Wednesday, January 04, 2017

Contentment and Going for Broke

I spend Quiet Time with God most mornings. (Quiet Time is explained here.) The focus of my time with God today was Genesis 10 and 11 and Psalm 4. God seemed to most speak to me in two verses from the Psalm. (If you would like help in starting your own Quiet Time with God for five days a week, let me know. I'll be glad to point you to resources that will help you do that.) Here's some of what I wrote in my journal today.
Look: The Psalm seems to begin with a plea from David to his people. Some scholars suggest that it was written as “David was asking his enemies to reconsider their support of Absalom” during Absalom’s rebellion against KIng David, his father. [Life Application Bible]

But then, a shift takes place. David talks about his own approach to life and, he can’t seem to help himself. He praises God:

“There are many who pray: ‘Give us more blessings, O Lord. Look on us with kindness!’ But the joy that you have given me is more than they will ever have with all their grain and wine.” (Psalm 4:6-7, Good News Translation)

David seems to be saying that he has learned contentment. He’s not always looking for more; he thanks God for what he has.

That’s easy enough for a king to say, I suppose. And given that David’s son, Absalom, is appealing to the people’s sense that David isn’t sharing enough, this statement by David may have landed like a lead balloon in the eyes of his opponents. Didn’t David understand their grievances? Probably. David probably also understood that this was a rebellion of elitists, of people like Henry Ford, who, when asked how much a man needed to live on, answered, “Just a little more.”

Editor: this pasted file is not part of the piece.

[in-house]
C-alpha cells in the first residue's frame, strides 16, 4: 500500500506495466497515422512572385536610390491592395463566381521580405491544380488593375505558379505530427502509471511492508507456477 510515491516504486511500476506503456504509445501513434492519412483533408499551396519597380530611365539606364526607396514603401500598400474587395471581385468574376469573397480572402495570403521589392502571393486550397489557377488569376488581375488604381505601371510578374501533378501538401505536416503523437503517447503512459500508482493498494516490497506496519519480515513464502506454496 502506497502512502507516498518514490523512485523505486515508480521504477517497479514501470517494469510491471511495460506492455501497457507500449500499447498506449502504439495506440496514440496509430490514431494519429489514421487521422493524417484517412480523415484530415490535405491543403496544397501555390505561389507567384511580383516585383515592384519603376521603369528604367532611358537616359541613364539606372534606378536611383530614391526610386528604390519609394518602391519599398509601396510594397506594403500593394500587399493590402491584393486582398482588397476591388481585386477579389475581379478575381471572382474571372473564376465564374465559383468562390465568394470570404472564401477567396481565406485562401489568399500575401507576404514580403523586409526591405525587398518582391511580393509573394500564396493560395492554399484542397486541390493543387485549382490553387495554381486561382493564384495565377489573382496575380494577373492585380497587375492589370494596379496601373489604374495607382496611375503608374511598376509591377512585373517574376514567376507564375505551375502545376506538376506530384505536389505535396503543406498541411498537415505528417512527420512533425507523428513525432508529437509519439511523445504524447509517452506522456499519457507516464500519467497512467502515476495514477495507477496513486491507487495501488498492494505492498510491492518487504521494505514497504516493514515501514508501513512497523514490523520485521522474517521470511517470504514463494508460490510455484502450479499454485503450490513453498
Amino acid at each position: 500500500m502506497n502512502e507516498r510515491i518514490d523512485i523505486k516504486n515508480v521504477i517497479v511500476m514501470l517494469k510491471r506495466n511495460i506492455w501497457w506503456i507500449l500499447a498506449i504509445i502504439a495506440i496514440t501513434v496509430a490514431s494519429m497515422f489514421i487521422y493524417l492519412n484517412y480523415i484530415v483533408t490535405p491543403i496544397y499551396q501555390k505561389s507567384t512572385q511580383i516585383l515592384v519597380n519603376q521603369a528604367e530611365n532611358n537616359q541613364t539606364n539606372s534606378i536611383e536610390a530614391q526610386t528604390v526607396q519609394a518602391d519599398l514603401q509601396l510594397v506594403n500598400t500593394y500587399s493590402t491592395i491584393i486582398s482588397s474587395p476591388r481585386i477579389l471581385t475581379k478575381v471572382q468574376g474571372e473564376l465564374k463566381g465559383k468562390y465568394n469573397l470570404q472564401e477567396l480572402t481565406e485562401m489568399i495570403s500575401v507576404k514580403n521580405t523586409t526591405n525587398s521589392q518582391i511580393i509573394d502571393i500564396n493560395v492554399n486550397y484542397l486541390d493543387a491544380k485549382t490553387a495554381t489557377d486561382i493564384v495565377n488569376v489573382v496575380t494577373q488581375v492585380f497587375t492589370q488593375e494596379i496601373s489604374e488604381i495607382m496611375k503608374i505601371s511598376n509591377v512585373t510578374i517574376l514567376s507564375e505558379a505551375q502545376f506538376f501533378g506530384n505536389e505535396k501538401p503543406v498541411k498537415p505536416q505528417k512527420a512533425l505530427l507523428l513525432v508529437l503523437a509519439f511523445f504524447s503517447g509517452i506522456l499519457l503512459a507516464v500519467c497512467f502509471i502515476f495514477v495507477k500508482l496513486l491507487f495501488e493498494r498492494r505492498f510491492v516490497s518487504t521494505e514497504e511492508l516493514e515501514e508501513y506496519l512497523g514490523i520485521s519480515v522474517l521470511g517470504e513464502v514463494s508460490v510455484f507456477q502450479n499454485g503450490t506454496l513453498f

David is saying that what God has given to him, much of which could not be measured in material things, but in joy, is more than any of the craving rebels will ever have. You can have stuff, power, and success and still not be content, not have joy. Joy seems to not be happiness, but contentment that I have because I live in peace with God, a peace that passes understanding and a peace that never ends. My sins are forgiven. I have been made new (2 Corinthians 5:17). And God is walking with me through everything I experience in life (Psalm 23; Romans 8:31-39; Matthew 28:20).

Paul writes to believers in the New Testament: “And the peace of God, which transcends all understanding, will guard your hearts and your minds in Christ Jesus.” (Philippians 4:7)